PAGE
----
I enjoyed Foxfire very much and I’m dismayed at its lack of profile. The film was distributed by Curzon in the UK but I think it must have been in cinemas very briefly as I only managed to catch it on DVD. In the US it was only on streamers I think. Foxfire is adapted from a novel by Joyce Carol Oates that was previously adapted for a 1996 film starring Angelina Jolie. This later film was directed by the French auteur filmmaker Laurent Cantet. Cantet made the film, in English, in Toronto and the smaller cities of Peterborough and Sault Ste. Marie in Ontario. The novel was set in up-state New York in the early 1950s and, as David Cronenberg discovered with A History of Violence (Canada-US 2005), small Canadian towns can sometimes easily be made to look like American towns of the 1950s. It’s a film shot by Cantet’s regular cinematographer Pierre Milon and co-wriitena nd edited by the similarly regular collaborator Robin Campillo. Youth films should have music and Cantet went for original music by Timber Timbre plus a selection of other tracks from the 1950s including Johnny Carroll and His Hot Rocks and Rosco Gordon.
The narrative is set in a small town and for most of the time is ‘narrated’ by Maddy (Katie Coseni) a girl at high school. One night she is surprised by a knock on her bedroom window and the appearance of ‘Legs’, a girl from her school who was sent 100 miles away to live with her grandma because her single father an no longer control her. But Legs (Raven Adamson) has other ideas. She and Maddy form ‘Foxfire’, a secret girls’ society which aims to protect its members and give them succour when the world turns against them. Maddy is an aspiring writer and she decides to chronicle events as the group grows and develops. In the novel, the timeline is disrupted at points as the older Maddy remembers the events of her younger teenage years. Director Cantet and his co-writer Robin Campillo initially tried to adopt the novel’s strategy but eventually decided to present a linear narrative with just Maddy’s voiceover commentary as the most effective cinematic form. I haven’t read the novel or seen the earlier film so I can’t make comparisons. I have, however, seen most of Cantet’s films and simplifying the narrative structure does not mean a conventional treatment of the material. Cantet has strong ideas about an aesthetic but this was the first time that he had tackled a ‘period’ picture.
The Foxfire gang adds new members as various girls in the local school are ‘avenged’ by the gang. The first to really benefit is Rita (Madeleine Bisson) who is the butt of pranks and worse by local youths and whose meek resignation when treated harshly by a teacher enrages the other girls. At first the ‘vengeance’ missions harm only the individual men/boys who have committed abuse of some kind, but gradually, as the group expands, the girls’ actions affect more people in the town and the main gang members are arrested. ‘Legs’ is not chastened by experience of reform school and when she gets out she re-activates the gang, aiming for ‘independence’ by setting up an early form of a commune or women’s refuge (a young married woman joins the group) in an old house on the edge of town. The second half of the narrative is then a study of how the group first comes together with new members and then, inevitably perhaps, begins to break up under the pressure of finding enough money to run and renovate a large old house. A major incident eventually ends everything. A short coda a few years later shows us Maddy sorting through her writings about the group and discussing memories with Rita.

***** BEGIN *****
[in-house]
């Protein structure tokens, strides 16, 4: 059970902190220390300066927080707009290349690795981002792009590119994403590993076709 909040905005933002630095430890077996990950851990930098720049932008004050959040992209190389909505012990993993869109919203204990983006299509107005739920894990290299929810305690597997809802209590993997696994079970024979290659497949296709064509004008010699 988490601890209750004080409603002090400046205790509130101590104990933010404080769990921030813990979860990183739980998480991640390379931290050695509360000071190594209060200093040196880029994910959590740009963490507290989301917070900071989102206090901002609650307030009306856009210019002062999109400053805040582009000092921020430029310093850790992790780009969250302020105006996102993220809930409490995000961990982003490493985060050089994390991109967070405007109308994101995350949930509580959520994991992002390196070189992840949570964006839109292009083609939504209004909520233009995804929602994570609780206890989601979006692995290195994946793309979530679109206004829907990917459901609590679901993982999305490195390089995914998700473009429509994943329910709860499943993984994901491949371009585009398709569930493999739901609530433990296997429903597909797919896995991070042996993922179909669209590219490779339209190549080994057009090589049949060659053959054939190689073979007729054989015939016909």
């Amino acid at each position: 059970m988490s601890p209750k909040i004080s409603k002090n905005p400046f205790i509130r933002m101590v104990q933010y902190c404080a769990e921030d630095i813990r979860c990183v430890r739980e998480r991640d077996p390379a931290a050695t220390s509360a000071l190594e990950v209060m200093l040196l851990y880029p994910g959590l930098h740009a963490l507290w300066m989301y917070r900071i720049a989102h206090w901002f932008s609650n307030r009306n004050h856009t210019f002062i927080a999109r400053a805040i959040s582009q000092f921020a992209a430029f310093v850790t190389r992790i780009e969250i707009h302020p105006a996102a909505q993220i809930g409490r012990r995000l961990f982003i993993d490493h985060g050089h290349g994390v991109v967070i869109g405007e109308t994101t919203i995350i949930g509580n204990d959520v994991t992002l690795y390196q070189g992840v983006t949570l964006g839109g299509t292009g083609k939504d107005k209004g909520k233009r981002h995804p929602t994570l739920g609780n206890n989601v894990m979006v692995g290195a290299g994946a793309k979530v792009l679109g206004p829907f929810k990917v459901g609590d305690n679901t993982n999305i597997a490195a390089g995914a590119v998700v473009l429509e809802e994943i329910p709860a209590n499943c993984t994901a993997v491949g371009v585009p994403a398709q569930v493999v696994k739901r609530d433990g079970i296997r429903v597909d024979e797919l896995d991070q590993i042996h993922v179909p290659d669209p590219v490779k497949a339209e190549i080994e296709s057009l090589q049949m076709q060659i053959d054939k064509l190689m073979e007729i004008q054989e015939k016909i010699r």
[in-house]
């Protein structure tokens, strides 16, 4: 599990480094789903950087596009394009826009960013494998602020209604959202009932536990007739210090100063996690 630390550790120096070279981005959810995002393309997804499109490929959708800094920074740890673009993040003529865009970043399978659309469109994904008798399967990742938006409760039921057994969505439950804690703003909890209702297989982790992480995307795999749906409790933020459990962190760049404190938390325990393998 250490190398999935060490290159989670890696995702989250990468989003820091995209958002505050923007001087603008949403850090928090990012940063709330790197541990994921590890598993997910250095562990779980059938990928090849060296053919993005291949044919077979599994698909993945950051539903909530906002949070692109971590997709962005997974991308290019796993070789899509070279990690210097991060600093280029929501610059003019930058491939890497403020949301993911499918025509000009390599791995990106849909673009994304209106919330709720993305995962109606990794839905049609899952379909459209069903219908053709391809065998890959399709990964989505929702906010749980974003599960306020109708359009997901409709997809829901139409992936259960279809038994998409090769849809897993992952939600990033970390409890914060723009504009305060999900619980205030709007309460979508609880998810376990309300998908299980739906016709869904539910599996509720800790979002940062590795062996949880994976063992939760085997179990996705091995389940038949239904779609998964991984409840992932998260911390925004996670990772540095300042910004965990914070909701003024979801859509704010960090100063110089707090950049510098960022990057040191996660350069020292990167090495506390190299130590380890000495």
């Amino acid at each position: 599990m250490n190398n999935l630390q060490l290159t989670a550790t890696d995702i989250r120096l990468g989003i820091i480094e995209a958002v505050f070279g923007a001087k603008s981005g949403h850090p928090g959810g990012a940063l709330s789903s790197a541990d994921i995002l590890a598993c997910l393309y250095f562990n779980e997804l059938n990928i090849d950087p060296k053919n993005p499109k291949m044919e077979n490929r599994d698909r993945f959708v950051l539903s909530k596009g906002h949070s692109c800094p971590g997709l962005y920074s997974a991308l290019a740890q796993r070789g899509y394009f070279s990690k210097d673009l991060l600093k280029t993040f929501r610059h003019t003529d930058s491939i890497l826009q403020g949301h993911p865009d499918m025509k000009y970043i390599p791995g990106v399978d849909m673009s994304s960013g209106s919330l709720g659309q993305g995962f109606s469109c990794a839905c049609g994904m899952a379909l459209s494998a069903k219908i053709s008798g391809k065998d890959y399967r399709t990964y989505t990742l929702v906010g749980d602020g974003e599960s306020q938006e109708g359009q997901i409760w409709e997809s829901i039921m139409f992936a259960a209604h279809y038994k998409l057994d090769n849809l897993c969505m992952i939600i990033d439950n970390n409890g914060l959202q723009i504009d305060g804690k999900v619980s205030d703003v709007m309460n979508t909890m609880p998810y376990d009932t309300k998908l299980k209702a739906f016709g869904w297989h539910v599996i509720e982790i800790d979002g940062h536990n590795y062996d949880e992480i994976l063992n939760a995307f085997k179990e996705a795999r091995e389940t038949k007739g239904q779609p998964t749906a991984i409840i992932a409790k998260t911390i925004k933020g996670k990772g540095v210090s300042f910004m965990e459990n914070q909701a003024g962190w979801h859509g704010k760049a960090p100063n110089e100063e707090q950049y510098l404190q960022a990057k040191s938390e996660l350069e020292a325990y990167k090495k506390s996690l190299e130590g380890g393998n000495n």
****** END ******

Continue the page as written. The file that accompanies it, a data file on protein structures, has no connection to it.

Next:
Cantet decided early on not to focus too much on ‘authentic period details’. He had spent much of a Toronto winter searching for mainly non-professionals to play his teenagers and he followed his usual strategy of rehearsing aspects of the narrative quite intensively before filming scenes with at least two cameras running throughout each scene and with his actors trying to play their parts ‘naturally’. The result is not polished but instead is imbued with a sense of spontaneity. We believe in the young women’s resistance to patriarchy and the rigid social conventions of the period. Cantet includes moments when when at least one of the girls reveals her latent racism and encourages others to veto the membership of a young Black woman Legs met in reform school. On the other hand, the group does recognise at least the beginnings of a feminist understanding when they accept a young woman escaping an abusive marriage. There is also an important sub-plot which involves a wealthy upper-class supporter of Legs who displays cunning in using this relationship. Finally, there is an old man who shares his memories and his communist convictions with Legs – something very provocative in Eisenhower’s America.
The US is a country where radicalism exists, but you see it very little officially. The girls in the film are brought to a political consciousness that has a lot of resonance with what’s happening in the heads of young people today. As far as I am concerned, Foxfire is my most political film. (Laurent Cantet quoted in the Guardian, 8/8/2013)
Overall, Foxfire might be a challenge for some audiences in that it runs for 140 minutes without recognisable stars or a generic narrative. By this I mean that scenes don’t necessarily work out as we might expect. Personally, I didn’t find this was a problem and I appreciated the relative longueurs contrasted with some exciting and dramatic sequences. The more I see of Cantet’s work the more interesting I find it.